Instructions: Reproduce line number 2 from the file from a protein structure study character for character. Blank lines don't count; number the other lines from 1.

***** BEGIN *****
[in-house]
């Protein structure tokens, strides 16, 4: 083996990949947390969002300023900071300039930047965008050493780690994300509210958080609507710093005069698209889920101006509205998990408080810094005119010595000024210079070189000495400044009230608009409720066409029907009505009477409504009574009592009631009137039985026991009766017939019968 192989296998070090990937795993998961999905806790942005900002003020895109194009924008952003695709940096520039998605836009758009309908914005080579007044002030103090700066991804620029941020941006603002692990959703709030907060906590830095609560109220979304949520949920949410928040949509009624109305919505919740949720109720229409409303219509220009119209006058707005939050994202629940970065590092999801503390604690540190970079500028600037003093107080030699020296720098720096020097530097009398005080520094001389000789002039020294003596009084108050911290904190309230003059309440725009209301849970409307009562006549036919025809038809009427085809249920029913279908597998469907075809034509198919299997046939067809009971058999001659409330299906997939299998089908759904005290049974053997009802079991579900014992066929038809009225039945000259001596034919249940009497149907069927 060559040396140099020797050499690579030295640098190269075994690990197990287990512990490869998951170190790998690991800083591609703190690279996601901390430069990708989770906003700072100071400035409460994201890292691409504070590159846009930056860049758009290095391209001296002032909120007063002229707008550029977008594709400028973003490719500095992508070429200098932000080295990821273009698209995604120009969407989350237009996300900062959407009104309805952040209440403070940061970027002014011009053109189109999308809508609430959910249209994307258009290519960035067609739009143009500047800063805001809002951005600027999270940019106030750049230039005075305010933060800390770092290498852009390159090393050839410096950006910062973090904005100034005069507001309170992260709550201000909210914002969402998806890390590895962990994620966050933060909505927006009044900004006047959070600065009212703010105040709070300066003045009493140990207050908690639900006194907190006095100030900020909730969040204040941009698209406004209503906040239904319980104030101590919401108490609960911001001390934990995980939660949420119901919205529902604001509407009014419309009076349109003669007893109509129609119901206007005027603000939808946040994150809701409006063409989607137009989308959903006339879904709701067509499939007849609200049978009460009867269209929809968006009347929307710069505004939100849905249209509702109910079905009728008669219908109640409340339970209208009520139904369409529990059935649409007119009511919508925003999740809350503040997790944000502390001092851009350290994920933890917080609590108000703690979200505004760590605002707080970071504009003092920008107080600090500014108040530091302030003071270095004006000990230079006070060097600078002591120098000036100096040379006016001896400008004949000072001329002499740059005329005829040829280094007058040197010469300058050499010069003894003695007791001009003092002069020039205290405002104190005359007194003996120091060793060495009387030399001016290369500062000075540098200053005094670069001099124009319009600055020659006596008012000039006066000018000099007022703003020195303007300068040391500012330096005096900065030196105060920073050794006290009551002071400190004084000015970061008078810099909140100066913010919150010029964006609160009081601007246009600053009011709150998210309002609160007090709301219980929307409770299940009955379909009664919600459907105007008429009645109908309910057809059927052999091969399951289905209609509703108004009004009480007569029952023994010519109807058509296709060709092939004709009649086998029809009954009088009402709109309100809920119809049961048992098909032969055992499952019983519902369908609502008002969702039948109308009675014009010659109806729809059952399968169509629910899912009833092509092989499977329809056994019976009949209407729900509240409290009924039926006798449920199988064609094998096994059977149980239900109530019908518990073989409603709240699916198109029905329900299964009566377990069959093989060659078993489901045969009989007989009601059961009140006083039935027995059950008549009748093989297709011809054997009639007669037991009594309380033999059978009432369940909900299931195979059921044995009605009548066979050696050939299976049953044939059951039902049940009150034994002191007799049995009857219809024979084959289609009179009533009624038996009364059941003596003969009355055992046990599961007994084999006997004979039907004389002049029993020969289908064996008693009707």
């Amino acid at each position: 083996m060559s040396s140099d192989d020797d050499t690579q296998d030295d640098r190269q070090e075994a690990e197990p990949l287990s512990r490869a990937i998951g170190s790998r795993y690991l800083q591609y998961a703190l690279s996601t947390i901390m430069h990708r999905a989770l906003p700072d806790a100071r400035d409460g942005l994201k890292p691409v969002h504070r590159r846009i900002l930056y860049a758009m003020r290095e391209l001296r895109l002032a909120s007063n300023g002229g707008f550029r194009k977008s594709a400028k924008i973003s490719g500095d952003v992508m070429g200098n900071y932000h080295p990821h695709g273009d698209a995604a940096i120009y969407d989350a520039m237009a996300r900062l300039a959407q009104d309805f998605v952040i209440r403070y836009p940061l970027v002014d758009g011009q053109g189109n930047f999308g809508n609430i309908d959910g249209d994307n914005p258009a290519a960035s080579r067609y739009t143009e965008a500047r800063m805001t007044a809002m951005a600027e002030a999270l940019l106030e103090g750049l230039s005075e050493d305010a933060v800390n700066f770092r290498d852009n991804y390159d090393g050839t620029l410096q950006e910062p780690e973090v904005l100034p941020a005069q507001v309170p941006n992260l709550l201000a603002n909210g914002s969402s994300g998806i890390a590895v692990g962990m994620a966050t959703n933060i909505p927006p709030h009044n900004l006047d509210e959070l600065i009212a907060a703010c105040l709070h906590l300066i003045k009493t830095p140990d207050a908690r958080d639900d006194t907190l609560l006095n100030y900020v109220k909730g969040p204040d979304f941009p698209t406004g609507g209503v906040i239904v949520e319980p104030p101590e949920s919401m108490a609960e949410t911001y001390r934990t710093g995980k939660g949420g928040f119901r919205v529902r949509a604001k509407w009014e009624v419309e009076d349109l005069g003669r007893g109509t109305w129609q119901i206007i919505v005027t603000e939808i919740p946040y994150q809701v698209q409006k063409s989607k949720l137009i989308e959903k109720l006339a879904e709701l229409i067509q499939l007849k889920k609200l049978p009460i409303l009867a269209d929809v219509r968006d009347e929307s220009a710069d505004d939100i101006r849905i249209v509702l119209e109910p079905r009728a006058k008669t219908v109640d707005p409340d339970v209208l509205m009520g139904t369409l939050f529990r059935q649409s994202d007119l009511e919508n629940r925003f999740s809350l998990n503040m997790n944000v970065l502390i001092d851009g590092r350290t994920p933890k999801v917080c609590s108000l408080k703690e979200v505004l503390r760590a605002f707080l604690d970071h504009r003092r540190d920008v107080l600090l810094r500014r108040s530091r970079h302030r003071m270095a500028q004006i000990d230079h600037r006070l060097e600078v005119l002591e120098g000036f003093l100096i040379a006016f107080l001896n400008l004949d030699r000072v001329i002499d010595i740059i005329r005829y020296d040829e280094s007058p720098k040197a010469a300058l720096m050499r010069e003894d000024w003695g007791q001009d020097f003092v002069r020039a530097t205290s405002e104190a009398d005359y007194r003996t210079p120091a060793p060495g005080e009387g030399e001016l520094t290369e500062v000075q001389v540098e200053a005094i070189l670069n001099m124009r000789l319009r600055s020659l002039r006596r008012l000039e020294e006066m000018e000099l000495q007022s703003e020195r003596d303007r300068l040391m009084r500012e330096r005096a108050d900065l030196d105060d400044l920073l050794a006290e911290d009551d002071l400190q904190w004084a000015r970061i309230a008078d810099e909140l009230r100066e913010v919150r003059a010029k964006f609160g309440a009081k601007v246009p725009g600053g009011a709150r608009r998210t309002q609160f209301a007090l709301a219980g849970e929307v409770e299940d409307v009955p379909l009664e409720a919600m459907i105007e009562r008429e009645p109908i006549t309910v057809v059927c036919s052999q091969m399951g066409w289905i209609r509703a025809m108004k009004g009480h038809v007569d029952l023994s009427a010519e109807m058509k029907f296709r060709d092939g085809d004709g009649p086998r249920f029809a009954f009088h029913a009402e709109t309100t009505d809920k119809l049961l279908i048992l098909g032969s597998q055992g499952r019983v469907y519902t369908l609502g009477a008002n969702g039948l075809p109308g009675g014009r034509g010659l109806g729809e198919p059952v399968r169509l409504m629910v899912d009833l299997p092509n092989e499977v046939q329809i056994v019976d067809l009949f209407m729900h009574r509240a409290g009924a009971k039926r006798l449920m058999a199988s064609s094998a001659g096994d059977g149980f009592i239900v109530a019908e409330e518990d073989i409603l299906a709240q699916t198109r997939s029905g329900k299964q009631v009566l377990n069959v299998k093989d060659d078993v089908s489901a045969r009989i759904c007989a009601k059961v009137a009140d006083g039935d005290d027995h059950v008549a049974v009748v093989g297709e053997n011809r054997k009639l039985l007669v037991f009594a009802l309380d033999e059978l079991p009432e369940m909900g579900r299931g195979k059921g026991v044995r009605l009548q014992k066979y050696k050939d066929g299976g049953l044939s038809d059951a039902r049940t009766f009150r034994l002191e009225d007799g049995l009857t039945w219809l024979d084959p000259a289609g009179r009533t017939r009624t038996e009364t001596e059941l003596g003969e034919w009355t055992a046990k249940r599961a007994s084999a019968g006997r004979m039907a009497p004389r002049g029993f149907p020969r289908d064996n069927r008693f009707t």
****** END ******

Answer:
């Protein structure tokens, strides 16, 4: 083996990949947390969002300023900071300039930047965008050493780690994300509210958080609507710093005069698209889920101006509205998990408080810094005119010595000024210079070189000495400044009230608009409720066409029907009505009477409504009574009592009631009137039985026991009766017939019968 192989296998070090990937795993998961999905806790942005900002003020895109194009924008952003695709940096520039998605836009758009309908914005080579007044002030103090700066991804620029941020941006603002692990959703709030907060906590830095609560109220979304949520949920949410928040949509009624109305919505919740949720109720229409409303219509220009119209006058707005939050994202629940970065590092999801503390604690540190970079500028600037003093107080030699020296720098720096020097530097009398005080520094001389000789002039020294003596009084108050911290904190309230003059309440725009209301849970409307009562006549036919025809038809009427085809249920029913279908597998469907075809034509198919299997046939067809009971058999001659409330299906997939299998089908759904005290049974053997009802079991579900014992066929038809009225039945000259001596034919249940009497149907069927 060559040396140099020797050499690579030295640098190269075994690990197990287990512990490869998951170190790998690991800083591609703190690279996601901390430069990708989770906003700072100071400035409460994201890292691409504070590159846009930056860049758009290095391209001296002032909120007063002229707008550029977008594709400028973003490719500095992508070429200098932000080295990821273009698209995604120009969407989350237009996300900062959407009104309805952040209440403070940061970027002014011009053109189109999308809508609430959910249209994307258009290519960035067609739009143009500047800063805001809002951005600027999270940019106030750049230039005075305010933060800390770092290498852009390159090393050839410096950006910062973090904005100034005069507001309170992260709550201000909210914002969402998806890390590895962990994620966050933060909505927006009044900004006047959070600065009212703010105040709070300066003045009493140990207050908690639900006194907190006095100030900020909730969040204040941009698209406004209503906040239904319980104030101590919401108490609960911001001390934990995980939660949420119901919205529902604001509407009014419309009076349109003669007893109509129609119901206007005027603000939808946040994150809701409006063409989607137009989308959903006339879904709701067509499939007849609200049978009460009867269209929809968006009347929307710069505004939100849905249209509702109910079905009728008669219908109640409340339970209208009520139904369409529990059935649409007119009511919508925003999740809350503040997790944000502390001092851009350290994920933890917080609590108000703690979200505004760590605002707080970071504009003092920008107080600090500014108040530091302030003071270095004006000990230079006070060097600078002591120098000036100096040379006016001896400008004949000072001329002499740059005329005829040829280094007058040197010469300058050499010069003894003695007791001009003092002069020039205290405002104190005359007194003996120091060793060495009387030399001016290369500062000075540098200053005094670069001099124009319009600055020659006596008012000039006066000018000099007022703003020195303007300068040391500012330096005096900065030196105060920073050794006290009551002071400190004084000015970061008078810099909140100066913010919150010029964006609160009081601007246009600053009011709150998210309002609160007090709301219980929307409770299940009955379909009664919600459907105007008429009645109908309910057809059927052999091969399951289905209609509703108004009004009480007569029952023994010519109807058509296709060709092939004709009649086998029809009954009088009402709109309100809920119809049961048992098909032969055992499952019983519902369908609502008002969702039948109308009675014009010659109806729809059952399968169509629910899912009833092509092989499977329809056994019976009949209407729900509240409290009924039926006798449920199988064609094998096994059977149980239900109530019908518990073989409603709240699916198109029905329900299964009566377990069959093989060659078993489901045969009989007989009601059961009140006083039935027995059950008549009748093989297709011809054997009639007669037991009594309380033999059978009432369940909900299931195979059921044995009605009548066979050696050939299976049953044939059951039902049940009150034994002191007799049995009857219809024979084959289609009179009533009624038996009364059941003596003969009355055992046990599961007994084999006997004979039907004389002049029993020969289908064996008693009707």